Span bottomed out on Aug. 16 at .258/.310/.353, nowhere near what’s necessary in the top spot in the batting order. For the next 39 games, he hit .338/.375/.459, instrumental in the Nats late resurgence. It was too little, too late to save the Nats playoff aspirations, but the Nats have to get more near his career line (.283/.351/.387) on a more consistent basis to make this offense work.

Hopefully, Anthony Rendon will eventually settle into the second spot in the order. In his rookie season (while learning a brand new position at the Major League level), Rendon hit .265/.329/.396 with seven homers and 23 doubles. In his short minor league career, the now 23-year-old hit .269/.408/.531 and he’s always been lauded for his plate discipline.

If Rendon can handle the two-spot, it goes a long way in helping Matt Williams set the heart of the order and provide protection for the next bullet point.


The Nats lefty swingers were a combined .211/.283/.291 last season, including Span’s .223/.278/.261, Bryce Harper’s .214/.327/.321, Adam LaRoche’s .198/.254/.313. That’s fully one-third of the Nats’ everyday lineup that hit like a pitcher against lefties.

I have very little doubt Harper will figure it out. He’s a world class baseball talent and hitting against lefties is the last element from him absolutely exploding at the plate.

Span is still in the prime of his career and should bounce back closer to his career norms of .281/.358/.374 (including last season) against southpaws.

LaRoche is a completely different matter. He’s 34. He’s never been good against lefties to begin with (.244/.300/.430 career). In his career year of 2012 he only hit .268/.319/.506 vs. LHP. This is very much a player in steady decline and really should be relegated to platoon work at this stage in his career.

He’s still capable with the glove, but he’s overrated in this market with exactly how much value he brings defensively considering the stone hands the organization ran out there before him at the position. If LaRoche slides anymore from what he provided with the bat in ’13, it’ll be time to consider other options at the position (see below).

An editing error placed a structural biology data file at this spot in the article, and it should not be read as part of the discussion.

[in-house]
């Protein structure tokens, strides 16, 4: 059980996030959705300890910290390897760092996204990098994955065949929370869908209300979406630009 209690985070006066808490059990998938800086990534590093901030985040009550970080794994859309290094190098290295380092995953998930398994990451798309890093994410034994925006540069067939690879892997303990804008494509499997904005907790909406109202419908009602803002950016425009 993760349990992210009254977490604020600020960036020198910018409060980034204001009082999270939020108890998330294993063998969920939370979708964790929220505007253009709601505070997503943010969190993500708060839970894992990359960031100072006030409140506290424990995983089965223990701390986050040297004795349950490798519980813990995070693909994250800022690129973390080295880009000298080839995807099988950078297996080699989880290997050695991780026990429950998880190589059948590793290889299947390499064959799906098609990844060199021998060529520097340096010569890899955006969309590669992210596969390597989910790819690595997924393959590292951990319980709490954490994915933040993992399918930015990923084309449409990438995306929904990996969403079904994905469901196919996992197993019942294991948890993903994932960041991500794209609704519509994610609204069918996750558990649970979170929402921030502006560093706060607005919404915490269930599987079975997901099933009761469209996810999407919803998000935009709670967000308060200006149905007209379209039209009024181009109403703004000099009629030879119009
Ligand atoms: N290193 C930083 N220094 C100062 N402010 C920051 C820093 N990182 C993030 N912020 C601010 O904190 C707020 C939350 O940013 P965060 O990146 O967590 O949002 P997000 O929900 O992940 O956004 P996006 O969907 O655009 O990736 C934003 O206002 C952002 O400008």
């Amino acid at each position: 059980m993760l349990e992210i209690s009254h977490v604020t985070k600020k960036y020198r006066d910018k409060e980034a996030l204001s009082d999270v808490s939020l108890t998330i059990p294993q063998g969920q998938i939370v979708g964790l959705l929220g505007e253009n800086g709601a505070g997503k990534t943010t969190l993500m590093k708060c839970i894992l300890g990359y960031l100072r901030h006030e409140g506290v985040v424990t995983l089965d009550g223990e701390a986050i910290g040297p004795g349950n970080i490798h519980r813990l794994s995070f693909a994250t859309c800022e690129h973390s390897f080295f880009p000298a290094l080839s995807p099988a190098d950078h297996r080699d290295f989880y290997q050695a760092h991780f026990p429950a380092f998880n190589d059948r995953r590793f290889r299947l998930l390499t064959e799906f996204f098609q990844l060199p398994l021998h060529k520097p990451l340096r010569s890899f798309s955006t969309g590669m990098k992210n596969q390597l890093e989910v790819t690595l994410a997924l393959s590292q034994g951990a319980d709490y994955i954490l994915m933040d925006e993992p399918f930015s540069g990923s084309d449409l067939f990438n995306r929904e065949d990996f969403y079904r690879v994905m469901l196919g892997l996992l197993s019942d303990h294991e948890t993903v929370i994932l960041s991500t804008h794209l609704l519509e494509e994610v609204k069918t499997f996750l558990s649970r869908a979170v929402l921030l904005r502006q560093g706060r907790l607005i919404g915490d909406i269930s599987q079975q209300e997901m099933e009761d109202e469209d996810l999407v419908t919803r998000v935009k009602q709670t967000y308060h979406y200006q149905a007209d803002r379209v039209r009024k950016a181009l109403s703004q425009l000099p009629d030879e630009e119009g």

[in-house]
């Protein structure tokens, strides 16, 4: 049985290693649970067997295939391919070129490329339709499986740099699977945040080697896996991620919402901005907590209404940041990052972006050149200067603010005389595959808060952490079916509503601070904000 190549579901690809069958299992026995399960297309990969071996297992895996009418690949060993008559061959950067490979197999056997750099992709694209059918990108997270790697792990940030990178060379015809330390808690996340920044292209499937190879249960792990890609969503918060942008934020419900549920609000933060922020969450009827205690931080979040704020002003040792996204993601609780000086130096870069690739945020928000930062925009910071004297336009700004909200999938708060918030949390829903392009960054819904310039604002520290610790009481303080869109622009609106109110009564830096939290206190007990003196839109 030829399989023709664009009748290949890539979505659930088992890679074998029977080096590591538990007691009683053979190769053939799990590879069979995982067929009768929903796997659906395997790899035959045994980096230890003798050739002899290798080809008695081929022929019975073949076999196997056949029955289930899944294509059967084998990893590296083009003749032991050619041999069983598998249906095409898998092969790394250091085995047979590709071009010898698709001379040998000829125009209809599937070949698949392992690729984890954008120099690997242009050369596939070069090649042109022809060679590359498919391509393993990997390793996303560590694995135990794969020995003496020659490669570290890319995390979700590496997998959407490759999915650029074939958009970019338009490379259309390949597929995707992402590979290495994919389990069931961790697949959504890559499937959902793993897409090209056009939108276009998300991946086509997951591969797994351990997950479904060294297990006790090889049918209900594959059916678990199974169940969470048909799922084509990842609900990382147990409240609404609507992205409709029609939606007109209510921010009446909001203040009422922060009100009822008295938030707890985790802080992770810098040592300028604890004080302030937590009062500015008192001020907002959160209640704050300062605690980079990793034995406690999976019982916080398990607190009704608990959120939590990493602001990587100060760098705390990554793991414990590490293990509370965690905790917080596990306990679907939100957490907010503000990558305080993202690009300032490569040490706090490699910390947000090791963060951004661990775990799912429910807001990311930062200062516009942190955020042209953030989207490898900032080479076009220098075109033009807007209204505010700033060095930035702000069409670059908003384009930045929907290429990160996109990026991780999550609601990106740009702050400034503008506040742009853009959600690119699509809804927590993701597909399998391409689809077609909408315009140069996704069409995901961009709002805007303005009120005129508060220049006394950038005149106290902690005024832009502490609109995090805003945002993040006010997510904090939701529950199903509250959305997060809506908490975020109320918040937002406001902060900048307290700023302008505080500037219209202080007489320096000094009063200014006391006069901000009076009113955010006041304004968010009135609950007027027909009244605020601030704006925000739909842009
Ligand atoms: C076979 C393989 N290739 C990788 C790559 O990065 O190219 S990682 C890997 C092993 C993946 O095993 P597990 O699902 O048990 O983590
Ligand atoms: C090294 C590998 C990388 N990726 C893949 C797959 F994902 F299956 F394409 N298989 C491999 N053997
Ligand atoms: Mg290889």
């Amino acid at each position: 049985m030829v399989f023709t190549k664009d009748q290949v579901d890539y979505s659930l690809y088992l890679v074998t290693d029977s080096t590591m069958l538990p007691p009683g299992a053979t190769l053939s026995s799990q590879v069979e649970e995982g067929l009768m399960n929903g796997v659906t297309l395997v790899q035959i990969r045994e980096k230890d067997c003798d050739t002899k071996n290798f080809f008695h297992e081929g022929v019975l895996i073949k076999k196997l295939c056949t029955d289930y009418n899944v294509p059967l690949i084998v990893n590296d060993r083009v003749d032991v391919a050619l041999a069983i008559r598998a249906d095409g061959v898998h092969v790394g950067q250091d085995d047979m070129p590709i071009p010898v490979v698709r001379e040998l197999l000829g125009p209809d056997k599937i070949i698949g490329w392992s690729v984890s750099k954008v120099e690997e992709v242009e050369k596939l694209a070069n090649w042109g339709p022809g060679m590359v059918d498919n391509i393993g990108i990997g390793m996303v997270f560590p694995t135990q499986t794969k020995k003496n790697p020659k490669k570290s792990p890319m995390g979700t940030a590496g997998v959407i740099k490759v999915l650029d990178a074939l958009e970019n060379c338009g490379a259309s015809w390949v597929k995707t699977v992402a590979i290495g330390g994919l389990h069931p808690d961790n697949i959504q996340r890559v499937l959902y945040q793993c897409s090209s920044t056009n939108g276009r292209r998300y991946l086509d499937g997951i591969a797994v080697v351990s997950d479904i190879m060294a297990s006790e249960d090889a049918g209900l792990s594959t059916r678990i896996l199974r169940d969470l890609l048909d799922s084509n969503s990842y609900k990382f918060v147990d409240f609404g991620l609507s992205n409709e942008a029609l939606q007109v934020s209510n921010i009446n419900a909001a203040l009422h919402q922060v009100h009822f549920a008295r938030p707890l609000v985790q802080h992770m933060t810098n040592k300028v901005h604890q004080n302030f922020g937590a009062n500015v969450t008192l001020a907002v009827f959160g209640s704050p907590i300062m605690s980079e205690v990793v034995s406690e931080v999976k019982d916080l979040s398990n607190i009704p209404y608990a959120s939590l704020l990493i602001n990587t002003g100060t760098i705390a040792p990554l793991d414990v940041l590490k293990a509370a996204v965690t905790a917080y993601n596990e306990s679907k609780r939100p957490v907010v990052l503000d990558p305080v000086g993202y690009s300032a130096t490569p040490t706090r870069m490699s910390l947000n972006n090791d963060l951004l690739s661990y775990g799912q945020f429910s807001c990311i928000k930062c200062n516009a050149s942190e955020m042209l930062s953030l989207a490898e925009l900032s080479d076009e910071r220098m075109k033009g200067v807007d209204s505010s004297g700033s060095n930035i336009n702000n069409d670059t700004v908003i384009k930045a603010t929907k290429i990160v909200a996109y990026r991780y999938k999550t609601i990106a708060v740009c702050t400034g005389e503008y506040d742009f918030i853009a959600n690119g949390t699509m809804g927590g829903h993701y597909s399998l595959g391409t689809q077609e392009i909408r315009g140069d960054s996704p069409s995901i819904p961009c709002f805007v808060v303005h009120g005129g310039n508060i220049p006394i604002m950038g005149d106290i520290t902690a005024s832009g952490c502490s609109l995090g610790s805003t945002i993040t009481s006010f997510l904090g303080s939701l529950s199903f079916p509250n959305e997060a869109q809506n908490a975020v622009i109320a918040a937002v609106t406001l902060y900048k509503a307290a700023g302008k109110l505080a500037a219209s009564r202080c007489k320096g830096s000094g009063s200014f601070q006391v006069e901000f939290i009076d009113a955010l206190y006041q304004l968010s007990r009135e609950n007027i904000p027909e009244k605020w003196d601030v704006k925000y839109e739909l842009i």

Ah yes. Here it is. I was speaking with DSP’s fantasy baseball contributor Chris Garosi the other day during an on-line draft, and he remarked that the most important Nats player this season is Zach Walters. His theory: Zimmerman’s shoulder (and defense in general) is so unreliable at this point that his move to first base is more imminent than anyone in D.C. wants to admit. With Danny Espinosa’s problems with the bat (more below), Walters could factor very big in D.C. mid-season.

While that might be gloom and doom, it’s probably not far off.

I’m not a doctor. But I have had my share of shoulder injuries. In fact, I had the same injury as Zim (tear of the Acromioclavicular joint). Mine was a complete tear. Obviously I don’t have access to Zim’s medical file, and he’s had it surgically repaired. But he spent most of last season still mired in the throwing problems and had a not-so-mysterious lack of power until late in the season. It’s entirely possible that it took that long for the joint to gain strength back.

Offensively, Zimmerman should be fine. His defense got better as the season went along, but we still saw some problems with his throwing in spring training. This situation bears close attention, as Zimmerman remains the most important National and the Face of the Franchise. He’s signed through 2019. He could very well outlast Desmond, Zimmermann, Strasburg and Harper.